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In the kitchen, cousins Kandis Quam and Elroy Natachu busily stir kettles full of wheat dough, honey and sugar. Their arms strain against the weight of the heavy mush, but the fruits are worth it, they say, to sustain both bellies and culture.

For three years, Quam and Natachu have taken a trio of ancestral staples and shown community members from Zuni Pueblo, New Mexico, to Flagstaff how to prepare them.

The pair will demonstrate three traditional Zuni foods at the 27th annual Zuni Festival of Arts and Culture May 27-28 at the Museum of Northern Arizona. Presented in tandem with A:shiwi A:wan Museum and Heritage Center in Zuni, the festival brings lectures, fine artists and craftspeople. Learn more at

Both visual artists as well, Quam and Natachu have a full plate.

During a recent phone interview, Quam recounted how this passion started as a craving for the foods her mother and aunts used to make. But it quickly filled a void in the community of Zuni, where she noticed foods like he’balokya — a baked wheat pudding — were fading.

“We used to sell the wheat pudding … Now the people we’ve taught, they kind of put us out of business,” Quam said with a laugh. “It makes me happy people know enough so they make it really well — that’s pretty much the reason why we started doing it.”

During the Zuni Festival, the duo will demonstrate three dishes: a bread-like chili patty, he’balokya and how to parch corn, or ali’kwi:we.

“It’s literally like corn nuts—but healthy,” Quam said of the process of drying corn that’s been aged for a year or more. Anything less than that and it’ll crack teeth, she added, noting her personal experience with young corn.

These traditional foods have been wedged into the Zuni diet for centuries. When people would farm or travel miles to hunt, he’balokya kept them energized and nourished, noted Quam. Also without refrigeration, ancestral Zunis innovated storage for beans, corn and squash crops.

After the Spanish introduced wheat, Quam explained Zunis adapted he’balokya, adding sugar and water.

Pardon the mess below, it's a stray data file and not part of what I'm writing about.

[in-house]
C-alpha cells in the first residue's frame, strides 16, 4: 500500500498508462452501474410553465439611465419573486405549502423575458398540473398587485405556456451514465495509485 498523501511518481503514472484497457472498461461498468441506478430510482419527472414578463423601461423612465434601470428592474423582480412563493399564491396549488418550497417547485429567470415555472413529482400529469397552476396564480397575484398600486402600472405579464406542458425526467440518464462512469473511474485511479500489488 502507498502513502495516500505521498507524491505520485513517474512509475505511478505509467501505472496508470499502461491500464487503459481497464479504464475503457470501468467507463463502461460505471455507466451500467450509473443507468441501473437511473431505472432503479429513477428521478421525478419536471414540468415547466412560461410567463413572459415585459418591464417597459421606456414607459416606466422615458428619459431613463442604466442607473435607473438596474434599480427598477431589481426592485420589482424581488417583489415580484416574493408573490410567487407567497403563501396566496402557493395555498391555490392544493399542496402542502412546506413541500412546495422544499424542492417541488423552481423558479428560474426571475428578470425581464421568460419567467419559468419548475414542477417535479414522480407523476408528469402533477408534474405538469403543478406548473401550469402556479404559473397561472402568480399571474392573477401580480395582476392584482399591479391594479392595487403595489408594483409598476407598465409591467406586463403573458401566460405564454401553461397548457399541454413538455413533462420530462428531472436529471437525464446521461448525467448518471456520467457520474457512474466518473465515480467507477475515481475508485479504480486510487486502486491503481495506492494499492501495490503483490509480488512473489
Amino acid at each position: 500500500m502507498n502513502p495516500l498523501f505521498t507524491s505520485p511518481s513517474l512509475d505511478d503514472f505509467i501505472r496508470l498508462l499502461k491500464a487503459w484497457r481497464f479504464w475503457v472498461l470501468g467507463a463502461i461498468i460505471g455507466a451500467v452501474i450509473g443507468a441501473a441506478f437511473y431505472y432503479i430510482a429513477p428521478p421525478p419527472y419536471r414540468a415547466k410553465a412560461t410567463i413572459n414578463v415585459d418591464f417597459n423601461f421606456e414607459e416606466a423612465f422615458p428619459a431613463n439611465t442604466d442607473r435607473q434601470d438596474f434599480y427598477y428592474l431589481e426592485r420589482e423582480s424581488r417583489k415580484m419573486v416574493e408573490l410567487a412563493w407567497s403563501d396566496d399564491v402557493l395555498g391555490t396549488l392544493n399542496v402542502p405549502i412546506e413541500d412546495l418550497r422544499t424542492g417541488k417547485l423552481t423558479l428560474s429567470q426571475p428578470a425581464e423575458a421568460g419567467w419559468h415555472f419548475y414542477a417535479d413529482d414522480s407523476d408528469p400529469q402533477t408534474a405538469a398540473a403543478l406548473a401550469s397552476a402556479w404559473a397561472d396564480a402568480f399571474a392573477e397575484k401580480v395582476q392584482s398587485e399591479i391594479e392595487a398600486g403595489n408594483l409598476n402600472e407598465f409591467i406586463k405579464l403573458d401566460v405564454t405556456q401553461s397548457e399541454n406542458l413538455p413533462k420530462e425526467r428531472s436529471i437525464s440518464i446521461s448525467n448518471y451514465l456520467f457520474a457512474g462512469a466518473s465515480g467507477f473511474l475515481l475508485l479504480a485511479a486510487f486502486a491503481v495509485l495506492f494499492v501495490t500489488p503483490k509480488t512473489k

First, Quam makes the dough and Natachu makes the sugar mixture — but those two processes are easy, she said. The difficulty is mixing since the mush turns, essentially, to concrete.

She advised makers should get at least two people in on the rotation — one to old the pot and another to stir to the right consistency and let it set. Once it’s cool, it is molded and baked.

“It’s a nice sweet treat — it’s really good with coffee,” she added.

Quam and Natachu are able to add their own flairs to these staple dishes from toppings, to adapting the steps in the process.

“I think it’s kind of natural to put your own spin on things — a little salt here, a little piece of garlic there,” Quam said. “We’re always learning how to make it taste better.”

She is particularly proud of one recent happy accident. She let the wheat dough sit by the stove for a long time, and Natachu fiddled with the sugar mixture, too.

“I probably shouldn’t say this,” Quam started in earnest, “but without any ego, it was the best pudding I’ve ever ate.”

Over the course of the last three years, Quam noted this process has enabled her to be more appreciative of her ancestors who made these foods nearly every day — on top of caring for family members and working hard.

This appreciation seeps into her visual work as well, which combines traditional motifs and modern elements of graphic design and bold color. Quam said when her inspirations flow, she’ll hold on to them for a year or more, making sure it’s something she really wants to do.

“I love to put a Zuni spin on it,” she said. “Even if it’s an abstract nod to my family and where I come from, that’s what I like to do. Because I know I stand on the shoulders of giants, so I want to acknowledge that.”

From visual art to edible offerings, Quam and Natachu forge forward to inspire an entire community to embrace that same strength.

“We come from really strong people, and we want to keep doing so and encouraging other people to keep the tradition alive, to carry on the torch,” Quam added. “No matter how old you are or where you came from, or how your past has been, we just want to encourage [that] and keep the tradition alive.”


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